What You, Jane Austen, Charles Dickens, and Edgar Allan Poe Have in Common

Despite the fact that we seem to think otherwise, we have the same amount of time in a week as the greats, one hundred and sixty eight hours.

We may have more distractions today, but they had cholera and diphtheria.

Often we blame the lack of time for not getting things done, but I’d like to argue that we have all the time we need, if we use it appropriately.

This past week I decided to sit down and parcel out my time. I was determined to prove to myself that my writing projects were suffering because of my lack of time and not lack of commitment. So I made an Excel spreadsheet.

After I divided up everything, spending time with my wife and kids, eating, and the occasional shower and teeth brushing, I had 1.75 hours left in each week day. I have weekends but sometimes we are traveling or out of town. I used weekdays because I wanted time I could count on to create a solid schedule.

At first I was depressed. How can I have that little? Life is busy and full and I love it, but that was a punch to the gut.

Then I added it up. 8.75 hours.

I sat back. I have ample time to write 3 blog posts, and work on my books. Add in the occasional free weekend and that time rises to 11.25 without using an afternoon or two.

So I failed. I wanted to prove to myself that I did not have sufficient time to write. Now, I realize I have all the time I need just like every writer before me. It’s up to me to use it well.

Do you have things that suck your time away that don’t match the goals you have for your life?

Why I Purposely Never Finish Anything In One Sitting

Based on the title you may envision a half-finished dinner or a neglected Netflix queue but that’s not what I intended. I’m referring to my writing projects of course.

laid table

Some of my best writing is my Second Writing. It’s the writing I do while I am not at my keyboard. I put something on the page, wrestle with it for a bit, then get up and head to work, to rake leaves, etc. More often than not, when I return, I have the answers or clarity I was seeking.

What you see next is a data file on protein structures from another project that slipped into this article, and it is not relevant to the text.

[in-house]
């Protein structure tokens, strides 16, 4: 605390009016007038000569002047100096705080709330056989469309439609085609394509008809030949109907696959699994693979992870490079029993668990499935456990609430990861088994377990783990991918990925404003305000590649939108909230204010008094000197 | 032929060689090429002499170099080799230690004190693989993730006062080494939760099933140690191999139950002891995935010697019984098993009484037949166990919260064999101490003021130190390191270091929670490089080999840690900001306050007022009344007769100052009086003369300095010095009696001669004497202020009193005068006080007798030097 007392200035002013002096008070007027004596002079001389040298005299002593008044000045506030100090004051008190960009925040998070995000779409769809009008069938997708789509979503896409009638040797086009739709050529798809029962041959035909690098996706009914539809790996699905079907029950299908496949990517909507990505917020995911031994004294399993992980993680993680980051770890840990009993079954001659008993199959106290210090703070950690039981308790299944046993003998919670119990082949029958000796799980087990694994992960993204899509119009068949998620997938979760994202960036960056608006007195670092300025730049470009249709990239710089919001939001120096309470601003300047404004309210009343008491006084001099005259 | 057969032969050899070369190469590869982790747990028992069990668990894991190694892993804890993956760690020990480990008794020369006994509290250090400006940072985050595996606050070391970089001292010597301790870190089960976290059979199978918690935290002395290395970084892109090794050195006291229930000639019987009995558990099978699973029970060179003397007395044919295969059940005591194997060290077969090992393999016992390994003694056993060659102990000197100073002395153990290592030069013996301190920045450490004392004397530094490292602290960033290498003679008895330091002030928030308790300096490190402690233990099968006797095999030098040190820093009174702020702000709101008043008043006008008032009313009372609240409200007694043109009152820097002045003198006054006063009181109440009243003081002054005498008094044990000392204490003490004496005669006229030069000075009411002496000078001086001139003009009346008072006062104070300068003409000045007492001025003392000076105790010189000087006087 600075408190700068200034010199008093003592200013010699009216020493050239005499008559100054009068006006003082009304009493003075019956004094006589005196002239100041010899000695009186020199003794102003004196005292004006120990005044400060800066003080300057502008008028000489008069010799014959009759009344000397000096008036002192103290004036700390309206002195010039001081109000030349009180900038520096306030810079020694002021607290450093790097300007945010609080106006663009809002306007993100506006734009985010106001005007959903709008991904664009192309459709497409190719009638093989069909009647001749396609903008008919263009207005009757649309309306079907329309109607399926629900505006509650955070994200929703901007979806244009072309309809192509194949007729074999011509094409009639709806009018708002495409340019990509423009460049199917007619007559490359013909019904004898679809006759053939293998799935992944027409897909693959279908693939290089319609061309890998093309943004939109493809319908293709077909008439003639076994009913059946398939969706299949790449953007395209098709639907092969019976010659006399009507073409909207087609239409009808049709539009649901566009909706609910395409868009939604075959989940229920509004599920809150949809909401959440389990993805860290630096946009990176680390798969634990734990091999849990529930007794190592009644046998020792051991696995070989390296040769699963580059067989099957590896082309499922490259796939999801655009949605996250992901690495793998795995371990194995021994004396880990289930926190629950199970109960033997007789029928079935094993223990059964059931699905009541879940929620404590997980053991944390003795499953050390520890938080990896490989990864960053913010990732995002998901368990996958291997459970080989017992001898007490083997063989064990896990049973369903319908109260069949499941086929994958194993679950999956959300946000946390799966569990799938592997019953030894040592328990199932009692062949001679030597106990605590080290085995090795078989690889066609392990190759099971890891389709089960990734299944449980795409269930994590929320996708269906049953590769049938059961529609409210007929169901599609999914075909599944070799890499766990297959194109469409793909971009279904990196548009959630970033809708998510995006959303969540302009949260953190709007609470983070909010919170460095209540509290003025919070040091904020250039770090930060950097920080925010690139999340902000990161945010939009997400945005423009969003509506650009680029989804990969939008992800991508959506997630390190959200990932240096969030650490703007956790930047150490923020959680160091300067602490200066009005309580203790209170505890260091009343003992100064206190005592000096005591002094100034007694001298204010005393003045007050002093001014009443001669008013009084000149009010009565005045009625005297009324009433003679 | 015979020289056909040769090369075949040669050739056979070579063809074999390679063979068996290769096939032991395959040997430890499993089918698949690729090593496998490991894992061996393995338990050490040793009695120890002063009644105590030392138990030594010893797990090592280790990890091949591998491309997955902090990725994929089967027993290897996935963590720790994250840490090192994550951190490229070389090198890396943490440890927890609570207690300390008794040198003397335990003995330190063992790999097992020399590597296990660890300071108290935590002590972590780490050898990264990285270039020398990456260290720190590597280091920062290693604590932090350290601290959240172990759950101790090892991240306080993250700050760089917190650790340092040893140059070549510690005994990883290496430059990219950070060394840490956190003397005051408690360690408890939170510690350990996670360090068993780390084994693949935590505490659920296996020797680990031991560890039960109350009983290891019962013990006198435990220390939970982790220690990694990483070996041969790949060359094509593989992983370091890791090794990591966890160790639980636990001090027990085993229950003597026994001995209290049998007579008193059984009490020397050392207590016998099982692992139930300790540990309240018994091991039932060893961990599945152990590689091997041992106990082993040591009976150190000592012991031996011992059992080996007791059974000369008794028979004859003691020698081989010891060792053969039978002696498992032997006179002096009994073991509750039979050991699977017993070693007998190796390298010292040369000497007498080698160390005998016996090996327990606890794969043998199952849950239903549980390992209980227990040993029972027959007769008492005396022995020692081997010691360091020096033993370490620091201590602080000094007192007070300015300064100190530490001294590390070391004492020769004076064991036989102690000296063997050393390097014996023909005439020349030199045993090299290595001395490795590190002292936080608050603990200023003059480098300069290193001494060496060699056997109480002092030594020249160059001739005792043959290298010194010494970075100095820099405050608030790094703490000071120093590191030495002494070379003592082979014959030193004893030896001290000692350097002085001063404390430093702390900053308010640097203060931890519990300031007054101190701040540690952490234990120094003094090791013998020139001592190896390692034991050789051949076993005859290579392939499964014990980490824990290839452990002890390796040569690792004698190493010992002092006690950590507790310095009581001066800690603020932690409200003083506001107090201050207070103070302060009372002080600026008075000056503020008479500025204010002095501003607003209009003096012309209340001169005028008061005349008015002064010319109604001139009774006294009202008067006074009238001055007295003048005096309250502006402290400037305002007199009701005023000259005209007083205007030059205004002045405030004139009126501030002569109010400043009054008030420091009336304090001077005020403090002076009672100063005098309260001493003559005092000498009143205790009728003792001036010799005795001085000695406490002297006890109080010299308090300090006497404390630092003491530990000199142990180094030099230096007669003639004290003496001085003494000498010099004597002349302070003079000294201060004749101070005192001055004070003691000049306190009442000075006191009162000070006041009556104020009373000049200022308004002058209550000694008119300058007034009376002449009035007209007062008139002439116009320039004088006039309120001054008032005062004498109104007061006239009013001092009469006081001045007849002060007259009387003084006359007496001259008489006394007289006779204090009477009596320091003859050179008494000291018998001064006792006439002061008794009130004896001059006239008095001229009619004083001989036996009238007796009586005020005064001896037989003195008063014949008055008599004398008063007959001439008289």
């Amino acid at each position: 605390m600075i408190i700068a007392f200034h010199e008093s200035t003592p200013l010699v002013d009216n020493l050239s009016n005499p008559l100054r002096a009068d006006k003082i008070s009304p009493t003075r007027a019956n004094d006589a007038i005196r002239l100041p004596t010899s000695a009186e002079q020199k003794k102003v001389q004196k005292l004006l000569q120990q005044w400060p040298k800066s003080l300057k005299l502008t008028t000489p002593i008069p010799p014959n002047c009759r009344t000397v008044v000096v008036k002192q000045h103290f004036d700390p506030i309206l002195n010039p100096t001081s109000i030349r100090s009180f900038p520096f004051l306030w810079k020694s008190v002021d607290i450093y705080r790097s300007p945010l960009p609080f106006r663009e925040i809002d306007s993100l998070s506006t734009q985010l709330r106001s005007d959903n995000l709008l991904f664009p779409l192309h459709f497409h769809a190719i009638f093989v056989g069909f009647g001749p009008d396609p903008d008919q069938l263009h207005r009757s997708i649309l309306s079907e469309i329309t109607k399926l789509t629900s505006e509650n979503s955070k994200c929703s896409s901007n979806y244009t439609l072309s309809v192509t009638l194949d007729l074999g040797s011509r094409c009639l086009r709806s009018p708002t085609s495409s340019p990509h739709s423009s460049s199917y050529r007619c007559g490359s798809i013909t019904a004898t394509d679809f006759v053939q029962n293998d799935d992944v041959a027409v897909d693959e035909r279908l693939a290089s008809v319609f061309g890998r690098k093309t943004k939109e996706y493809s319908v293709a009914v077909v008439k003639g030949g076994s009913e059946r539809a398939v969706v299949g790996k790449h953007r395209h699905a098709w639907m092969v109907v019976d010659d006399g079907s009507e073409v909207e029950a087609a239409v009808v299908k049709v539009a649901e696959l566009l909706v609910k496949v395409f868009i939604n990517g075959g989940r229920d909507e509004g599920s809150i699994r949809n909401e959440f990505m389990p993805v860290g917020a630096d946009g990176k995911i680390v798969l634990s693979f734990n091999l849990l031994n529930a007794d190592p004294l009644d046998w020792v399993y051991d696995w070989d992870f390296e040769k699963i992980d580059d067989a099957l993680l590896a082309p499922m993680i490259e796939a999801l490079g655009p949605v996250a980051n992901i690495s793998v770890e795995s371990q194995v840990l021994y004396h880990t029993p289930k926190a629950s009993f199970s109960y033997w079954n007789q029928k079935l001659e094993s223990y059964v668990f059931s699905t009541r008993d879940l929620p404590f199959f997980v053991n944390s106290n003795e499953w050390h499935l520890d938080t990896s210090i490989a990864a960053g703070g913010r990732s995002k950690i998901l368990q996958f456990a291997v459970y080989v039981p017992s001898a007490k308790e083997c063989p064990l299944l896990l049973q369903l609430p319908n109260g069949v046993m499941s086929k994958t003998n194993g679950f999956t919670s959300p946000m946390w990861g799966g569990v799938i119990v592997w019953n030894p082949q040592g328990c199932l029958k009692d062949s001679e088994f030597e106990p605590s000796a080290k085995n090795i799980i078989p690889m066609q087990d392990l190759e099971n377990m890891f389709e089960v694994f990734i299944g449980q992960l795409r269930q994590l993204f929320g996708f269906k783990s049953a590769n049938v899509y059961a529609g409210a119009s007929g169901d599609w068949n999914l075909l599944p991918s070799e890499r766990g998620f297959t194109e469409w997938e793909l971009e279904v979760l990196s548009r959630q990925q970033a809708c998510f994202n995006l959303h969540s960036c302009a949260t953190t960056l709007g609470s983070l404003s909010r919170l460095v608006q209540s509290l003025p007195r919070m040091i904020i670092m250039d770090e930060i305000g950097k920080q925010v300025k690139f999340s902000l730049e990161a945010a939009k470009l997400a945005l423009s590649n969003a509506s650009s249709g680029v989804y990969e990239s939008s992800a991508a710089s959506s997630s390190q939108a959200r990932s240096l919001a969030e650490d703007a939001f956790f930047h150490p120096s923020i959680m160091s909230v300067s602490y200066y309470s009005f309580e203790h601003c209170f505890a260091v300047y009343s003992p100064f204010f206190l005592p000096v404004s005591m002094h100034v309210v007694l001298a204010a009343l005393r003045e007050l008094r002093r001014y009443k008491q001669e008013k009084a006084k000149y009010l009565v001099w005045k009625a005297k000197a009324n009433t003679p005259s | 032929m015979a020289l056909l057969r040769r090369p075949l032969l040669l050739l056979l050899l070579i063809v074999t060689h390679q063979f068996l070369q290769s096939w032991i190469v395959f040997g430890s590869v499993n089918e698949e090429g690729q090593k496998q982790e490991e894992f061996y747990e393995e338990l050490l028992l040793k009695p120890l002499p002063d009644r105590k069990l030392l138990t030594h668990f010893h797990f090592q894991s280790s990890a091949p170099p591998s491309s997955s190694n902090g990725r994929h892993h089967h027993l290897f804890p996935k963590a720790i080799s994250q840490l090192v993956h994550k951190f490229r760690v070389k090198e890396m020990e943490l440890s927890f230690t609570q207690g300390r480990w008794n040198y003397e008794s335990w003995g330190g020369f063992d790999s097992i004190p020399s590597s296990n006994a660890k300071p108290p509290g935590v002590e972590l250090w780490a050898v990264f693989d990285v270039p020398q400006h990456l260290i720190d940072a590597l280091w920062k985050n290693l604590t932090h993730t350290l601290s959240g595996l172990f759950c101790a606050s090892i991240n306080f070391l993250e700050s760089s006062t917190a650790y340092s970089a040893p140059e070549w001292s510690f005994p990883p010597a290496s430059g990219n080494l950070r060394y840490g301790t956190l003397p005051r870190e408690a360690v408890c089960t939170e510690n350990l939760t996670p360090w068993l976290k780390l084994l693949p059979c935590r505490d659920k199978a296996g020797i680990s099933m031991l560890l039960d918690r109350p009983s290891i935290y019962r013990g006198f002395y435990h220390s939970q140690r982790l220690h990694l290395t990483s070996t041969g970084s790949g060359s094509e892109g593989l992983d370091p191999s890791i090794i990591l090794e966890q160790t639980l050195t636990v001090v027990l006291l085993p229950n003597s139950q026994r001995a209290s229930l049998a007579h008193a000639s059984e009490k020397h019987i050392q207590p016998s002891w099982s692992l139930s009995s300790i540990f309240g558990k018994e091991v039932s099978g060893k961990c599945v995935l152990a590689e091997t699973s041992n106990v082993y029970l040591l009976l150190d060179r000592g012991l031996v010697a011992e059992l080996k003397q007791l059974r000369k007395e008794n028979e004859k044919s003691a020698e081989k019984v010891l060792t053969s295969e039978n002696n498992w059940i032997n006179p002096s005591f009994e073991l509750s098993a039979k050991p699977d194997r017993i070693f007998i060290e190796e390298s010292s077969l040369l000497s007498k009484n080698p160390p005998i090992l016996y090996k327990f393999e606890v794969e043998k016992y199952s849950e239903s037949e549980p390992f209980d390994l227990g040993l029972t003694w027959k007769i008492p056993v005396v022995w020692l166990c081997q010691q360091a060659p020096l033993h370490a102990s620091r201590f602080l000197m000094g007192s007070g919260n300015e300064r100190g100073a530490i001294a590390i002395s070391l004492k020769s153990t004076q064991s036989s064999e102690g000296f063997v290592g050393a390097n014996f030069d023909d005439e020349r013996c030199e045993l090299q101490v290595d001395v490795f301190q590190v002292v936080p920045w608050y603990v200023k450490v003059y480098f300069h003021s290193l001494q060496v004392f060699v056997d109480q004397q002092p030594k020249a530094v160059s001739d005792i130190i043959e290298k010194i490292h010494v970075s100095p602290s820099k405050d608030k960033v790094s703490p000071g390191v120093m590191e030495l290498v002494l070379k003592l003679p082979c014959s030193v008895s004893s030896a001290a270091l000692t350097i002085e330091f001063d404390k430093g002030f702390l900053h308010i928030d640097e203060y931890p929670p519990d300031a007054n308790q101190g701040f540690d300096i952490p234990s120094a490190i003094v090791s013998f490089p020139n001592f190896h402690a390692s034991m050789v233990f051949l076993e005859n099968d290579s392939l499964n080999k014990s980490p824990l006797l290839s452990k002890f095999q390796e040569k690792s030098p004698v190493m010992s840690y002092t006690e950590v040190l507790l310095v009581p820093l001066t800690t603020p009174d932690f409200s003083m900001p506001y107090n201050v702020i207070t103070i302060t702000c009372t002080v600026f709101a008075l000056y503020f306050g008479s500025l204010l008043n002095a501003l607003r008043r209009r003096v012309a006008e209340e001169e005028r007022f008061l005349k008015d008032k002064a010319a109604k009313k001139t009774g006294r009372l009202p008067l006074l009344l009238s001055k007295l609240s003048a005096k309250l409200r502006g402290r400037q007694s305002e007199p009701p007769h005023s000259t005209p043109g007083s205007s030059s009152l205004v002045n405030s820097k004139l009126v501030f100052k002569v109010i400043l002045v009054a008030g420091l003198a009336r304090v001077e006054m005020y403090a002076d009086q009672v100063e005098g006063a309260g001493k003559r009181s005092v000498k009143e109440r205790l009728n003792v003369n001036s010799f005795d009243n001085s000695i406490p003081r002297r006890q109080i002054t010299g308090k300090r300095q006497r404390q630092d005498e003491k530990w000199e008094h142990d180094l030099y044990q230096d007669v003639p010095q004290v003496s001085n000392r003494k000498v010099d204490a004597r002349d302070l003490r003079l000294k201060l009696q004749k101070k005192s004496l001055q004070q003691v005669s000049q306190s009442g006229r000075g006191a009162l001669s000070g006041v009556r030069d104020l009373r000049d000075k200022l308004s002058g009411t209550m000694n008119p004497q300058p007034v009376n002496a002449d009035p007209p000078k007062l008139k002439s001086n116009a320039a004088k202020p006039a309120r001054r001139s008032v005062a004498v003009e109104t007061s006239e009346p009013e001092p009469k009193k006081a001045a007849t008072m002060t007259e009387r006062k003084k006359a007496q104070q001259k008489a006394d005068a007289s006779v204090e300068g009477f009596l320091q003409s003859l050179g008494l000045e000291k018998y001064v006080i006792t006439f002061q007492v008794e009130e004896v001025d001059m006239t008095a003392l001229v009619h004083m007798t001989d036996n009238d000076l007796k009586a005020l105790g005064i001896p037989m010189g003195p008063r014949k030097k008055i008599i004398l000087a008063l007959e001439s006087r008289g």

This is one of the best benefits of having a solid writing schedule. I have a draft session then a polish session. When it doesn’t come out right I find it’s worse to force it. There is nothing more disheartening than deleting a plot point that took hours to put together.

I first heard of this method while reading Stephen King’s book On Writing. If you are a writer and have not read it you have too, it’s a prerequisite. In his memoir/writing advice book, Mr. King says that he needs to have proper distance from a piece after it’s finished to be able to come back with a proper perspective. This allows him to kill his darlings and be certain of it.

This is how I blog. I come back to it (if I don’t accidentally hit post) and then finish. It’s how I’m doing the query letter for my fantasy novel now. I want to give my words enough time to settle. Then I can evaluate them objectively.

Do you plow through your projects or do you give them time to percolate?

Part-Time Novel Update – My new publishing schedule will be Monday, Wednesday, Friday. I’m slowing things down as baby number four arrives in a few weeks. I also hope to provide better content. Thank you in advance for sticking with me.

Why The Hard Road Is The Best Road To Take

I recently spoke at a writer’s conference about blogging. After I was finished there were a lot of questions on how to get a blog started, where to look for inspiration, and how to get an audience around your idea.